Firefox Extensions (and Microsoft Edge)

Writing Firefox extensions is now noted to not be as difficult as before. I had never written one, anyway. Evidently, Firefox used to have a complicated scheme for extensions, but has taken on the same model for extensions as Google Chrome uses. The technology is called Web Extensions and is now mostly portable across the browsers: Chrome, Opera, Firefox and Microsoft Edge (Windows 10). I say mostly portable as there are some non-implemented API calls in various browsers but if you avoid those the same extension should work in all 4 browsers. But alas, not Safari! When using an API call you can check that it is implemented across all the browsers. For example, for the API browser.tabs.create which creates a new tab in the browser, you can see in the API documentation there are slight differences:

One disappointment in Firefox is it does not notify the user of the permissions being requested by an extension on install. In the Chrome Store for the Fox Forum Extension you can see before install that this extension has permissions only to modify information on pages navigated to Fox News:

Here is an example of installing an extension in Firefox, it’s called Tab Memory Usage, so it obviously needs access to all the tabs in the browser, as compared to the Fox Forum Extension which only needs access to the activeTab and only when it is navigated to Fox News, but there is no mention of what permissions this extension is requesting! (The “learn more…” button just takes you to general information about installing extensions).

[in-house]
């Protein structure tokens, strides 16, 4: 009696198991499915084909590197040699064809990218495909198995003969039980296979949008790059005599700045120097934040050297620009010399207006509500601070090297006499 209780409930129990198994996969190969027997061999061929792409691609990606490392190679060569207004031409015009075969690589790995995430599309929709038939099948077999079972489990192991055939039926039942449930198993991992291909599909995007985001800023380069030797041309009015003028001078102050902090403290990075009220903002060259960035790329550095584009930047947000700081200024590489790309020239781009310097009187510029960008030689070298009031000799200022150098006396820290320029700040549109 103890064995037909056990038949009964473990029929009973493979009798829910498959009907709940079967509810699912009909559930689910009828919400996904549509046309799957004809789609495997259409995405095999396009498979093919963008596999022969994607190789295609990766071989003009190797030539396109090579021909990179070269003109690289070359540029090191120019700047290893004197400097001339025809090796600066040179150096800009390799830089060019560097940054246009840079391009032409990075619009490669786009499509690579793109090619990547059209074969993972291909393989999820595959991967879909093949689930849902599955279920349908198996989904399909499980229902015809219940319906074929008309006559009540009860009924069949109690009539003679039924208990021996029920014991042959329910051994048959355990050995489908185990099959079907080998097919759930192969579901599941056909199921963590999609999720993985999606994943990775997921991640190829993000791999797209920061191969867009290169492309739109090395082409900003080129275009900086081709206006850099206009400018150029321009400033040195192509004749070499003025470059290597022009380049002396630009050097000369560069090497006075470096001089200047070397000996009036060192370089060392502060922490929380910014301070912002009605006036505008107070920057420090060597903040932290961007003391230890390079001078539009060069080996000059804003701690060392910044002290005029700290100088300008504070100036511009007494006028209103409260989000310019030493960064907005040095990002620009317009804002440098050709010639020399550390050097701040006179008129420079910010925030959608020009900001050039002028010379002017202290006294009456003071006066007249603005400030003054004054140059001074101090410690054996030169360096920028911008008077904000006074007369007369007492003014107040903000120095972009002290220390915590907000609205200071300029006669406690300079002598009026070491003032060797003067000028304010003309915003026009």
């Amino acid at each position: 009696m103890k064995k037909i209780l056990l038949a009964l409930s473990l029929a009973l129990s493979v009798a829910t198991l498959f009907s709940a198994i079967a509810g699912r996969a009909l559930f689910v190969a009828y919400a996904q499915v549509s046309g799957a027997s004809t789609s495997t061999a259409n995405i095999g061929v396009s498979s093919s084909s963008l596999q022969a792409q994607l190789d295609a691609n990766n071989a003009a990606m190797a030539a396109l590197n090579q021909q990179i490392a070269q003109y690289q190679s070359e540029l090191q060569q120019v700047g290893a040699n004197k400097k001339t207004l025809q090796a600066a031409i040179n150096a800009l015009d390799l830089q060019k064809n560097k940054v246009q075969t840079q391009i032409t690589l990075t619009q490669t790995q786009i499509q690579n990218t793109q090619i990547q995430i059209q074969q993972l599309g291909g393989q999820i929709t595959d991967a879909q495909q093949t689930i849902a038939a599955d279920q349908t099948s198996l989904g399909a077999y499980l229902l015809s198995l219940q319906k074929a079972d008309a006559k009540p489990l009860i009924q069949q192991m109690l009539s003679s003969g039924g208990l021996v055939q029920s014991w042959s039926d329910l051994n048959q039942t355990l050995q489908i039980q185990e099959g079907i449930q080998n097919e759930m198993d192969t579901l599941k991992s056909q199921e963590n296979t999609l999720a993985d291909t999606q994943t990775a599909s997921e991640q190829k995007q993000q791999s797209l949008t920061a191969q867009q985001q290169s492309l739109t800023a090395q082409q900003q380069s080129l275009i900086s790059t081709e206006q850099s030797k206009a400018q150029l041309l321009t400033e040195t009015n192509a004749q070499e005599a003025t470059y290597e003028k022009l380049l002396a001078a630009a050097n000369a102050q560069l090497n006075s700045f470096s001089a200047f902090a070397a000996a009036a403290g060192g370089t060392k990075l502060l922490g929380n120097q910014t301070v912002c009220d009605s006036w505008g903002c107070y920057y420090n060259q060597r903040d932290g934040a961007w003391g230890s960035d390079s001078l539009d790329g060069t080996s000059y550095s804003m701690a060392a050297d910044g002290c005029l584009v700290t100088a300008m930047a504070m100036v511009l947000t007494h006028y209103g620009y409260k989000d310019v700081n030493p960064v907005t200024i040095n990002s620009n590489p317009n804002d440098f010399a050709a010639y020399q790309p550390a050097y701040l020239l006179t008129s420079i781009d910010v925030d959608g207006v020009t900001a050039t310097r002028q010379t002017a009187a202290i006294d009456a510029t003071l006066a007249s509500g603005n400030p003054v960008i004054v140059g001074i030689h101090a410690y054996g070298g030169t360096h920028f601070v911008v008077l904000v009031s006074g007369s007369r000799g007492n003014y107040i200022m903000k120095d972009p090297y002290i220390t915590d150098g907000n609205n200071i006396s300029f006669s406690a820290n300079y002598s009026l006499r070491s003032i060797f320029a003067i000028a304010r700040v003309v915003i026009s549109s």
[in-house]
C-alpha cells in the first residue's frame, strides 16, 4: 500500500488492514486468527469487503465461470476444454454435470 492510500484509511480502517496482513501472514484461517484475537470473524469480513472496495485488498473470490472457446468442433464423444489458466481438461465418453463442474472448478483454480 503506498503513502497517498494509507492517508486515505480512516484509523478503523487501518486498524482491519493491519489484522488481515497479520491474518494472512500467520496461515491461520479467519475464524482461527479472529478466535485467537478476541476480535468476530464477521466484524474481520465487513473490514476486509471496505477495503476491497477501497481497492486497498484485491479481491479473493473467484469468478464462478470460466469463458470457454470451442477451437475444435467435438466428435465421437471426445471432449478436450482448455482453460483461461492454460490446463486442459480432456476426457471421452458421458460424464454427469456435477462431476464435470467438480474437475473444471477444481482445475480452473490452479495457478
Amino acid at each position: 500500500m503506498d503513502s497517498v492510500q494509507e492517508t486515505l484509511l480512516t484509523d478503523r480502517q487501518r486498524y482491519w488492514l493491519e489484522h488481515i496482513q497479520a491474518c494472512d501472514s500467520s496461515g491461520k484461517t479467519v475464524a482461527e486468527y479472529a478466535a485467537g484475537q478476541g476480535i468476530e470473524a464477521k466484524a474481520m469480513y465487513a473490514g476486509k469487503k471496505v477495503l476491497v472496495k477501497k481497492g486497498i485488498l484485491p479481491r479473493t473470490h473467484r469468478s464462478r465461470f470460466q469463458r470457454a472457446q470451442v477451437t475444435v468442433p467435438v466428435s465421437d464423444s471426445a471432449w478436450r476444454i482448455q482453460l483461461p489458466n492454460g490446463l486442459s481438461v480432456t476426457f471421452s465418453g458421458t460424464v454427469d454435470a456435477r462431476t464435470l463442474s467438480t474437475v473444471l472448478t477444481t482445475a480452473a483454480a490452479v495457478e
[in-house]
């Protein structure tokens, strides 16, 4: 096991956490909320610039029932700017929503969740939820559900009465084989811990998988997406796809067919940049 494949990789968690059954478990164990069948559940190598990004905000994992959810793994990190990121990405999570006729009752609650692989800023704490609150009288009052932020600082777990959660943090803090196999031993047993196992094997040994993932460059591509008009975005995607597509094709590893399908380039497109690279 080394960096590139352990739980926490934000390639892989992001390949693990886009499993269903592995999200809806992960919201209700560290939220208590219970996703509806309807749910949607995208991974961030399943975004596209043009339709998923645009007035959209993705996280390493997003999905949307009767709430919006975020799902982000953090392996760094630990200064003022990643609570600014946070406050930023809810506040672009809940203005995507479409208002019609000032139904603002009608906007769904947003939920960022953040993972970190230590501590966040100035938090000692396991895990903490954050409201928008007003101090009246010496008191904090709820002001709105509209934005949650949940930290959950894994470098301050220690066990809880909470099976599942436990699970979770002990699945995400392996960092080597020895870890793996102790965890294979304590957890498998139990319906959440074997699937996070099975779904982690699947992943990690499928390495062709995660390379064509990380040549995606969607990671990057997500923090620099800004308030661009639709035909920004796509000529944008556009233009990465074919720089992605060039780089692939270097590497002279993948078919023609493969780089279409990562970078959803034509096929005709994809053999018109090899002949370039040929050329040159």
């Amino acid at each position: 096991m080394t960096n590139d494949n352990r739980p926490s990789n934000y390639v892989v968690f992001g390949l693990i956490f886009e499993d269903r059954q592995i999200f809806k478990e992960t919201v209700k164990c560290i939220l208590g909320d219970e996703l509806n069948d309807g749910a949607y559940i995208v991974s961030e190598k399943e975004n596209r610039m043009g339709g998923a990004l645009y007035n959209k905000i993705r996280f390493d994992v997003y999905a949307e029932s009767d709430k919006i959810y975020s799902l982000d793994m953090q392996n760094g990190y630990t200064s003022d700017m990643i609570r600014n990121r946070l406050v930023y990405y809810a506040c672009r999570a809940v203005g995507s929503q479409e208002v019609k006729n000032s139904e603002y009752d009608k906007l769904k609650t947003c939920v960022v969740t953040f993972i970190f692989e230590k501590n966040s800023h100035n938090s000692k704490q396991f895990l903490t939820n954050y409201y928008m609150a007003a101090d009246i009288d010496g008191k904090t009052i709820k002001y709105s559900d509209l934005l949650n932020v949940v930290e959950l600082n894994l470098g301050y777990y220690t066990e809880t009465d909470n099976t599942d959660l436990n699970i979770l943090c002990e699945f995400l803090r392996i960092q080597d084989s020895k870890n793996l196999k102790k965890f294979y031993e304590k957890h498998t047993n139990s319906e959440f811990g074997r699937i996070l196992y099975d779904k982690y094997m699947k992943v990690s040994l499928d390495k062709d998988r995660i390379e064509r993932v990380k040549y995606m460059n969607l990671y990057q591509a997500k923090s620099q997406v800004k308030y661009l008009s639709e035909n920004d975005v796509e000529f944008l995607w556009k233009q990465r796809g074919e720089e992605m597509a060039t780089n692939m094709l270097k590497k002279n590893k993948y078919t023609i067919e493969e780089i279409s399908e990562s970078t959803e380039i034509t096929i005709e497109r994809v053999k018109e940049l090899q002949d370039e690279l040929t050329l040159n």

What you can do is to right-click the Add to Firefox button and save the extension as a file and then unzip it, extensions are simply zip files, and look in the manifest to see what permissions are being requested. Still kind of weak on the part of the Firefox Store to not make that obvious before someone adds an extension.

One nice thing about Firefox over Chrome is that you can have unsigned extensions loaded without the nagging Chrome gives you about that when you open it.

For aspiring extension writers I found a good book on the subject, Creating Google Chrome Extensions by Prateek Mehta. Since the technology is now portable it applies to the other browsers too. The samples for the book are also located on GitHub.